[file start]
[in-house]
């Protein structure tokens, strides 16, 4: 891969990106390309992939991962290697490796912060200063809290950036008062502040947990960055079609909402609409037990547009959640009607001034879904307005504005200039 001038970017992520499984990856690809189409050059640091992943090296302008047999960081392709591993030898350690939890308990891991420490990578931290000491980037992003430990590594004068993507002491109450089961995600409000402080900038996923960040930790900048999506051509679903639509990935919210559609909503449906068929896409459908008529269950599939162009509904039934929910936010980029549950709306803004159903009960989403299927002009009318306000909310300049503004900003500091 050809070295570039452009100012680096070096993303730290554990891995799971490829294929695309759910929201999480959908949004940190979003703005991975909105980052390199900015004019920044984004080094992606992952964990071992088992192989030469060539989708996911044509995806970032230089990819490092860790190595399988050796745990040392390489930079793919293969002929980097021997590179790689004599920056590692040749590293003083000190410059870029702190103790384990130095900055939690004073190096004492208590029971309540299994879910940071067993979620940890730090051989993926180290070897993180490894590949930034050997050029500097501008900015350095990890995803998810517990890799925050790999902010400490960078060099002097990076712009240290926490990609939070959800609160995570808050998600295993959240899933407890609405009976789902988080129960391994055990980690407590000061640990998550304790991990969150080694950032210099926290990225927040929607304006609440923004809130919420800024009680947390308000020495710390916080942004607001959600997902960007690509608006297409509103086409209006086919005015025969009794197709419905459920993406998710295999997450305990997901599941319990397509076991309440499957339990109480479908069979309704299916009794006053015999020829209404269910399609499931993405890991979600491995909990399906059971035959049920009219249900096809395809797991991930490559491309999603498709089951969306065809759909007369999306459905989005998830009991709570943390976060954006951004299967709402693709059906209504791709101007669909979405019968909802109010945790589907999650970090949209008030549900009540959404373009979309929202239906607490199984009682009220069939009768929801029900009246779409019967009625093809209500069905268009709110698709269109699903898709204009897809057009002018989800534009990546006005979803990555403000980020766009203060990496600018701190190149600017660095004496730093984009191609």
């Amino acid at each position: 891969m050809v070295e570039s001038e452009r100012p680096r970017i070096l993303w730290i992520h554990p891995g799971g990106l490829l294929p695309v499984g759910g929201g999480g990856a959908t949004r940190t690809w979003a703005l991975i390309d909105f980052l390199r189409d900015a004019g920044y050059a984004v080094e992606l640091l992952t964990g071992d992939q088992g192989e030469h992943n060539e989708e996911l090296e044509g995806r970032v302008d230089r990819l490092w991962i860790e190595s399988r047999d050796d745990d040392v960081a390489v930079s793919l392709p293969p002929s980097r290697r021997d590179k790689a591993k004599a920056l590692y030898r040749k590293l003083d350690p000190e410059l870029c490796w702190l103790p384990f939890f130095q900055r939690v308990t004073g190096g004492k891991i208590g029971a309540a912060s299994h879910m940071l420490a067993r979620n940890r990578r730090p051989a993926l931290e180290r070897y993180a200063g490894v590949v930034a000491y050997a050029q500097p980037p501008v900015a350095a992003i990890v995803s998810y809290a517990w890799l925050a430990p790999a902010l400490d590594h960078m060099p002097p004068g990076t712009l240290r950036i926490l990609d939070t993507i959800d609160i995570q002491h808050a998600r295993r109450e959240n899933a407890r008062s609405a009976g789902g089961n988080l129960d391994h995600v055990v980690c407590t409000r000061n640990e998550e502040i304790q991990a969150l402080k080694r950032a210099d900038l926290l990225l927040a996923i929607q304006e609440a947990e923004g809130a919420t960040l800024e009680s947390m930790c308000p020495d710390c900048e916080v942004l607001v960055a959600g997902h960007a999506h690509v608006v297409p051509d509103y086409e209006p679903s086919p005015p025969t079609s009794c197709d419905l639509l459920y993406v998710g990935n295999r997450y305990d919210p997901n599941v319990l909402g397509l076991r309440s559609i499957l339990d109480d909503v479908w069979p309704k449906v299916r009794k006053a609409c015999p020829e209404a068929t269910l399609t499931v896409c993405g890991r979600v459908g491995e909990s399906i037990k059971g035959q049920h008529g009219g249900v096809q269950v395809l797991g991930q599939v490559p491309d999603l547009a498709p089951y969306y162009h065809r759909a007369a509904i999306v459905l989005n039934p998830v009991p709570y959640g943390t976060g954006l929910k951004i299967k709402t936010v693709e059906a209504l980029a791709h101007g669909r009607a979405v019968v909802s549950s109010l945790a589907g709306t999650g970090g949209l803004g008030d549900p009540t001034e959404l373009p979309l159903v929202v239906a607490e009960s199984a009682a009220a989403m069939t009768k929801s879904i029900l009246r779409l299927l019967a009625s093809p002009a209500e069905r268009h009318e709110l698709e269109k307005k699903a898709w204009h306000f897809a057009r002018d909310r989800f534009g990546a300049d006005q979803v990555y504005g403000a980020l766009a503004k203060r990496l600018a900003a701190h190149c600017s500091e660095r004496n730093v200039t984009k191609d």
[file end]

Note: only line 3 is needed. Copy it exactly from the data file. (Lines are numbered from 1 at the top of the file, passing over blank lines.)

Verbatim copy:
């Amino acid at each position: 891969m050809v070295e570039s001038e452009r100012p680096r970017i070096l993303w730290i992520h554990p891995g799971g990106l490829l294929p695309v499984g759910g929201g999480g990856a959908t949004r940190t690809w979003a703005l991975i390309d909105f980052l390199r189409d900015a004019g920044y050059a984004v080094e992606l640091l992952t964990g071992d992939q088992g192989e030469h992943n060539e989708e996911l090296e044509g995806r970032v302008d230089r990819l490092w991962i860790e190595s399988r047999d050796d745990d040392v960081a390489v930079s793919l392709p293969p002929s980097r290697r021997d590179k790689a591993k004599a920056l590692y030898r040749k590293l003083d350690p000190e410059l870029c490796w702190l103790p384990f939890f130095q900055r939690v308990t004073g190096g004492k891991i208590g029971a309540a912060s299994h879910m940071l420490a067993r979620n940890r990578r730090p051989a993926l931290e180290r070897y993180a200063g490894v590949v930034a000491y050997a050029q500097p980037p501008v900015a350095a992003i990890v995803s998810y809290a517990w890799l925050a430990p790999a902010l400490d590594h960078m060099p002097p004068g990076t712009l240290r950036i926490l990609d939070t993507i959800d609160i995570q002491h808050a998600r295993r109450e959240n899933a407890r008062s609405a009976g789902g089961n988080l129960d391994h995600v055990v980690c407590t409000r000061n640990e998550e502040i304790q991990a969150l402080k080694r950032a210099d900038l926290l990225l927040a996923i929607q304006e609440a947990e923004g809130a919420t960040l800024e009680s947390m930790c308000p020495d710390c900048e916080v942004l607001v960055a959600g997902h960007a999506h690509v608006v297409p051509d509103y086409e209006p679903s086919p005015p025969t079609s009794c197709d419905l639509l459920y993406v998710g990935n295999r997450y305990d919210p997901n599941v319990l909402g397509l076991r309440s559609i499957l339990d109480d909503v479908w069979p309704k449906v299916r009794k006053a609409c015999p020829e209404a068929t269910l399609t499931v896409c993405g890991r979600v459908g491995e909990s399906i037990k059971g035959q049920h008529g009219g249900v096809q269950v395809l797991g991930q599939v490559p491309d999603l547009a498709p089951y969306y162009h065809r759909a007369a509904i999306v459905l989005n039934p998830v009991p709570y959640g943390t976060g954006l929910k951004i299967k709402t936010v693709e059906a209504l980029a791709h101007g669909r009607a979405v019968v909802s549950s109010l945790a589907g709306t999650g970090g949209l803004g008030d549900p009540t001034e959404l373009p979309l159903v929202v239906a607490e009960s199984a009682a009220a989403m069939t009768k929801s879904i029900l009246r779409l299927l019967a009625s093809p002009a209500e069905r268009h009318e709110l698709e269109k307005k699903a898709w204009h306000f897809a057009r002018d909310r989800f534009g990546a300049d006005q979803v990555y504005g403000a980020l766009a503004k203060r990496l600018a900003a701190h190149c600017s500091e660095r004496n730093v200039t984009k191609d």